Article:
God isn’t just a shadowy figure who created us, made a bunch of rules and then disappeared from our lives. As the creator of our spirits, and someone who knew us before we were born, He loves us and has a deep, personal interest in how we’re doing. He wants us to know Him as well as He knows us. How do you get to know someone you don’t remember meeting in person?
In today’s age of modern technology, this might not seem as complicated as it once was. Most of us feel we know many people we’ve never met. However, in general, we get to know God the same way we get to know everyone we have a close, personal relationship with. We spend quality time together, we talk, we listen, and we try to find out as much as we can about the person. We invest a great deal of time in building our relationships with people in our earthly life we care about, and we must devote at least as much time building our relationships with God and Jesus Christ.
A good first step is to gather some factual knowledge. We have access to scriptures that teach us about God, and we can read them slowly and thoughtfully, not rushing through to meet a schedule, but pondering what they say. We can even start a journal of our thoughts as we read, or begin a notebook in which we record everything we learn about God as we read.
On the official church website, LDS.org there are many articles about both God and Jesus Christ. We can read the thoughts of church leaders and ordinary church members on God and Jesus, and learn their experiences with Them. These allow us to find ways to apply those insights to our own lives, and perhaps to better understand our relationship with God.
Of course, information isn’t enough. It creates a knowledgeable person, but it doesn’t create a personal relationship. To have a personal relationship, you must have communication. This communication comes through prayer, the way God created for us to stay in touch with Him while we’re away. Prayer is not a one-way form of communication. We can talk to God, and through the power of the Holy Ghost, He can also communicate with us, a part of the process often neglected when prayer is discussed.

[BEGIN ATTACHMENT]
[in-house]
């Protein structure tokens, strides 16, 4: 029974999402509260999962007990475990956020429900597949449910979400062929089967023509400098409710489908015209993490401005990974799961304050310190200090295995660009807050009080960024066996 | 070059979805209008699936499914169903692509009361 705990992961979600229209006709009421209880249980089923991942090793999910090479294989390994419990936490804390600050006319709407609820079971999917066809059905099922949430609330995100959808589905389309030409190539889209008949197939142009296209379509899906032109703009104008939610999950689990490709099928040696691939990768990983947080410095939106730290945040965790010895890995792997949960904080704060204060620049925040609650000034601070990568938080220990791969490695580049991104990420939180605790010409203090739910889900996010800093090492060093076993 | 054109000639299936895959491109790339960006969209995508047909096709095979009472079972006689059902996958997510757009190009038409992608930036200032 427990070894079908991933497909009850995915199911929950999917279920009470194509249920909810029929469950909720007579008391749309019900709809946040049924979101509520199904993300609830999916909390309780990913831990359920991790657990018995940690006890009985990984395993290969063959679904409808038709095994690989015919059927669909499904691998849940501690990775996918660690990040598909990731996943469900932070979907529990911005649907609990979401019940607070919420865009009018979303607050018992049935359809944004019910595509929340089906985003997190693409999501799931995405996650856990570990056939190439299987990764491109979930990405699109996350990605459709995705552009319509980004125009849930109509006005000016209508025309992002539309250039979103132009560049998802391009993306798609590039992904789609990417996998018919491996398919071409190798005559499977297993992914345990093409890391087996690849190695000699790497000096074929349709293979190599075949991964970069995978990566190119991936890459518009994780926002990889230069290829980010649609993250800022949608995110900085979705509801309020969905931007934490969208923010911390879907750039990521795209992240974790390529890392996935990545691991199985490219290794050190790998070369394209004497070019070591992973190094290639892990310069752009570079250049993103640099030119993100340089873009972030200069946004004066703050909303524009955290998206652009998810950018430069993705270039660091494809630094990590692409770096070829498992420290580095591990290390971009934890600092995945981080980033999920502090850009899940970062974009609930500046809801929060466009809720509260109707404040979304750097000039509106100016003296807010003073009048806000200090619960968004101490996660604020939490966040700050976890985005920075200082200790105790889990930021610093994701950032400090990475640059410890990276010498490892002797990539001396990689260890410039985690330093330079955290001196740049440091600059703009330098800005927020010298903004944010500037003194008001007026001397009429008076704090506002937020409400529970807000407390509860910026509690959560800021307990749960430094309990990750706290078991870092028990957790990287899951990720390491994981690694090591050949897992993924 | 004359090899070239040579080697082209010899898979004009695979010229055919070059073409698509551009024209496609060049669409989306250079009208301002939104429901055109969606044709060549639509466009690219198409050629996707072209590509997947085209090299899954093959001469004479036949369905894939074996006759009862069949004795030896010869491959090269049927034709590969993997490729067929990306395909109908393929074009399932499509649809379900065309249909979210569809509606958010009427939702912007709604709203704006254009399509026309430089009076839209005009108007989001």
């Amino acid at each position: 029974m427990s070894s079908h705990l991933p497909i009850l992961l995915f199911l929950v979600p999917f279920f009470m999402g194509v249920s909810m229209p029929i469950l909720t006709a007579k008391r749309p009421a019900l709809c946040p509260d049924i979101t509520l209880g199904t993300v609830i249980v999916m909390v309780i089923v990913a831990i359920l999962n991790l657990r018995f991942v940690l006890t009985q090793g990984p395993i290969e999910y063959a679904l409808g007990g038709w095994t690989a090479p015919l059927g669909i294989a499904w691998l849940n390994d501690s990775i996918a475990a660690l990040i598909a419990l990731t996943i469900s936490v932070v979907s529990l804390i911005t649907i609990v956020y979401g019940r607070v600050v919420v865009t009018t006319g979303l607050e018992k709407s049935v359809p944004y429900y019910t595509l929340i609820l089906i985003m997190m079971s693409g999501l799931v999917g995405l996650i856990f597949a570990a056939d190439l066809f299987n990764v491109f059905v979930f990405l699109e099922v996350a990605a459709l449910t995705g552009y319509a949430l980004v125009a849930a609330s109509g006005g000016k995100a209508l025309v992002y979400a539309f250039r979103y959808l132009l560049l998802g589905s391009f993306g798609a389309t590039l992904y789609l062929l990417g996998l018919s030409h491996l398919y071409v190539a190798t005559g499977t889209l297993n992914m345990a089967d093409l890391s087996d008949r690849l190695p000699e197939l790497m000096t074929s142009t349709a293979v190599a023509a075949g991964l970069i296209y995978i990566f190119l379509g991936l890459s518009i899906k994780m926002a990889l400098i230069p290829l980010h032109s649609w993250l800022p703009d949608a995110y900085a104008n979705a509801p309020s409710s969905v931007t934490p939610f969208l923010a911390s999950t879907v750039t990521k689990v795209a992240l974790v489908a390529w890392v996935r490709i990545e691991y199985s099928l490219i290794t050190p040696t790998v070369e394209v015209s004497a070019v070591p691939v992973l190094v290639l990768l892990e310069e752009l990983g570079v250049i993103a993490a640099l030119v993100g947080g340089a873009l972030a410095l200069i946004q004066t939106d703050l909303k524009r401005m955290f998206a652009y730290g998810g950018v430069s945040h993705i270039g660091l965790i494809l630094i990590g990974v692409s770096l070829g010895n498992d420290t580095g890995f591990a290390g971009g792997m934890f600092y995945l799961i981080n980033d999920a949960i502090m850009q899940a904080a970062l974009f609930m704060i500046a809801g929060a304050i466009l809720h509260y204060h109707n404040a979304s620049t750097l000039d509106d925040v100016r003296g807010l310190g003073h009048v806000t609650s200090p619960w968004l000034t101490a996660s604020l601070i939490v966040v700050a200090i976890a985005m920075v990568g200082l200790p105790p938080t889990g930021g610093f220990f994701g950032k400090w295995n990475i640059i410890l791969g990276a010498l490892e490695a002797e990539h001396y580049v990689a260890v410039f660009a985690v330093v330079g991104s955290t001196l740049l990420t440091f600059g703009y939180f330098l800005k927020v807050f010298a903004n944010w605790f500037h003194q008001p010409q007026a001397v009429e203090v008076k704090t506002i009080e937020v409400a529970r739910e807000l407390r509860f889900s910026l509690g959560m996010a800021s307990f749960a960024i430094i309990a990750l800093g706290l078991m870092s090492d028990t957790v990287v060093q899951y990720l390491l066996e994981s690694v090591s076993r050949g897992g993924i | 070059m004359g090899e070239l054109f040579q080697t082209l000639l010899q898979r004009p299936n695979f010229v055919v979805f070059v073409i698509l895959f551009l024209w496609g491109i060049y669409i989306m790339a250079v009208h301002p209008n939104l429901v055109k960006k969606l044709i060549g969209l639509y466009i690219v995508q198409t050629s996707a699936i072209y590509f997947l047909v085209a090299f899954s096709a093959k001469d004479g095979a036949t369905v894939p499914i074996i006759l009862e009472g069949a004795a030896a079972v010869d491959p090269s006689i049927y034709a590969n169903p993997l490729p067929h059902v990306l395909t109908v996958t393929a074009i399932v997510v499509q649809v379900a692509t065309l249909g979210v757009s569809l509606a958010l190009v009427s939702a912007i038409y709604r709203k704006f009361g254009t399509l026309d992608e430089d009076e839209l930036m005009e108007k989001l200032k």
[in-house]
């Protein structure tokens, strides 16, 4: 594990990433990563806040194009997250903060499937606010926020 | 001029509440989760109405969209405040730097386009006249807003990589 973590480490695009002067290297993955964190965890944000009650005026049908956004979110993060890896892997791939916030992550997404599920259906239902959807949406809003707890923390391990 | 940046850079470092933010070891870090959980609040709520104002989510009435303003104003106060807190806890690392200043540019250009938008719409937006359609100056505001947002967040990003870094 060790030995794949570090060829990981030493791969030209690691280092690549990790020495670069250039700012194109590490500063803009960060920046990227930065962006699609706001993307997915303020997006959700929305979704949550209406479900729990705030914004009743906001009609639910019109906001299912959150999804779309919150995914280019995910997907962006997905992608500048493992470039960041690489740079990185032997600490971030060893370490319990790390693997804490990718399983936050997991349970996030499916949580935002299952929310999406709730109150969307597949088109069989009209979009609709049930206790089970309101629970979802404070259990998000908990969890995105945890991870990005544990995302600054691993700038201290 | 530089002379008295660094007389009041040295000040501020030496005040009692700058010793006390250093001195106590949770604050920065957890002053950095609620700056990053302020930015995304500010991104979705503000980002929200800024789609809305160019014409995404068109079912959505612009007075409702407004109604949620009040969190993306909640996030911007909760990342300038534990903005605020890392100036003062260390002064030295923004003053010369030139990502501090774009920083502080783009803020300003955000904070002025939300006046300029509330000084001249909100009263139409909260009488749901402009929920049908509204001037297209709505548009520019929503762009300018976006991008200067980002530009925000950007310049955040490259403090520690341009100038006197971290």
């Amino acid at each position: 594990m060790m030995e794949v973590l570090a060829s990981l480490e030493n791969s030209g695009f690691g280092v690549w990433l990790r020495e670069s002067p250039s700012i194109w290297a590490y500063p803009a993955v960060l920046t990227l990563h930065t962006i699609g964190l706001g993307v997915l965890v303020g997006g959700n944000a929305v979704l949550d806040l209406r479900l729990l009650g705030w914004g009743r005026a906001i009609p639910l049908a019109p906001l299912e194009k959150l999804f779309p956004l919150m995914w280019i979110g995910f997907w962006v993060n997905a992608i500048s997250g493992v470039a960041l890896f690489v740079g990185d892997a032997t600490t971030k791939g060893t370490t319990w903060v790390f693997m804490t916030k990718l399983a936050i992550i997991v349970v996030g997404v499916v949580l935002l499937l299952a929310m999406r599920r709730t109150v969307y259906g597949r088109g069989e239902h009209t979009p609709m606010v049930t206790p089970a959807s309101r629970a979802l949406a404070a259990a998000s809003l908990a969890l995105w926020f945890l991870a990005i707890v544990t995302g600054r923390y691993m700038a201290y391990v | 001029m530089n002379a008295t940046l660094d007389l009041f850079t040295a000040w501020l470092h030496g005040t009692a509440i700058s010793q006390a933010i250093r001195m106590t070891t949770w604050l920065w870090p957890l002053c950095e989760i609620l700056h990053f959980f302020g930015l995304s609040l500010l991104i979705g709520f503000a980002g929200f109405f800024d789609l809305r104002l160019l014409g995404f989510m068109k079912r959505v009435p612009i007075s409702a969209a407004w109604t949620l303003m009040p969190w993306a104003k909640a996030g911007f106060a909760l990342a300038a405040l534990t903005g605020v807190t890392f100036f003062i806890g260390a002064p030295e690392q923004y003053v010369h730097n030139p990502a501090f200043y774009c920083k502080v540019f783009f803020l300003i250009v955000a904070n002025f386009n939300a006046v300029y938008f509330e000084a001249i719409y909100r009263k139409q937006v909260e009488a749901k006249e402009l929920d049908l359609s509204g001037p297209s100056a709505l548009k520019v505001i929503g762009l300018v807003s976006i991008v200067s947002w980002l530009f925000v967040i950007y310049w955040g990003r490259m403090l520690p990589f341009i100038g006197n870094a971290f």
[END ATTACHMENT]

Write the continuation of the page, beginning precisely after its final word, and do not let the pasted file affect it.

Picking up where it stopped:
Here’s a brief overview of how to pray: Begin by respectfully and lovingly addressing God. (Dear Heavenly Father, My beloved Father in Heaven, etc.) Then thank Him for everything you have received from Him. Spend some time in advance thinking this through, so you begin to develop an appreciation of the many blessings you have. Even the hardest life comes with blessings, but we have to pay attention to find them sometimes. Next, if you need something, ask for it. This can include a request to help build your relationship with God. Make sure what you’re asking for is righteous and really needed, and that it’s something you can’t give yourself, unless you’re asking Him to help you with the process of obtaining it. You can also spend time just talking to God about any subject that’s on your mind. It’s peaceful to talk to someone who really understands, and He, unlike your earthly friends, never complains you’re talking too long. Then close in the name of the Savior, Jesus Christ, and finish with the word Amen.
Now the harder part begins. Most people get to this point, and jump up, rushing off to the rest of their day. However, before you close the prayer, sit quietly for a while and just listen. How can God answer you if you don’t wait for His answer? The answer can come to you in several ways. One way, the least common, is through a voice. This is more common in extreme emergencies where the Holy Ghost knows you need to hear Him right away. Another way is for thoughts to enter your mind. The third way, and the more common way, is for you to experience peacefulness in your mind when you’ve made the right decision, and a negative feeling when you’ve made the wrong decision.
This, of course, means you can’t just run to God with a question. You need to think the problem through and try to come up with your own solution. Then you take it to God for confirmation. God is a good parent and good parents never do for their children what their children can do for themselves.
The final step to building a relationship to God is, of course, to do His will. If we’re studying and praying, but then doing anything we want, our relationship with Him is empty and meaningless. “If ye love me, keep my commandments,” Jesus told his disciples. Mormon beliefs help guide its members to a close and personal relationship with God.
Terrie Lynn Bittner
The late Terrie Lynn Bittner—beloved wife, mother, grandmother, and friend—was the author of two homeschooling books and numerous articles, including several that appeared in Latter-day Saint magazines. She became a member of the Church at the age of 17 and began sharing her faith online in 1992.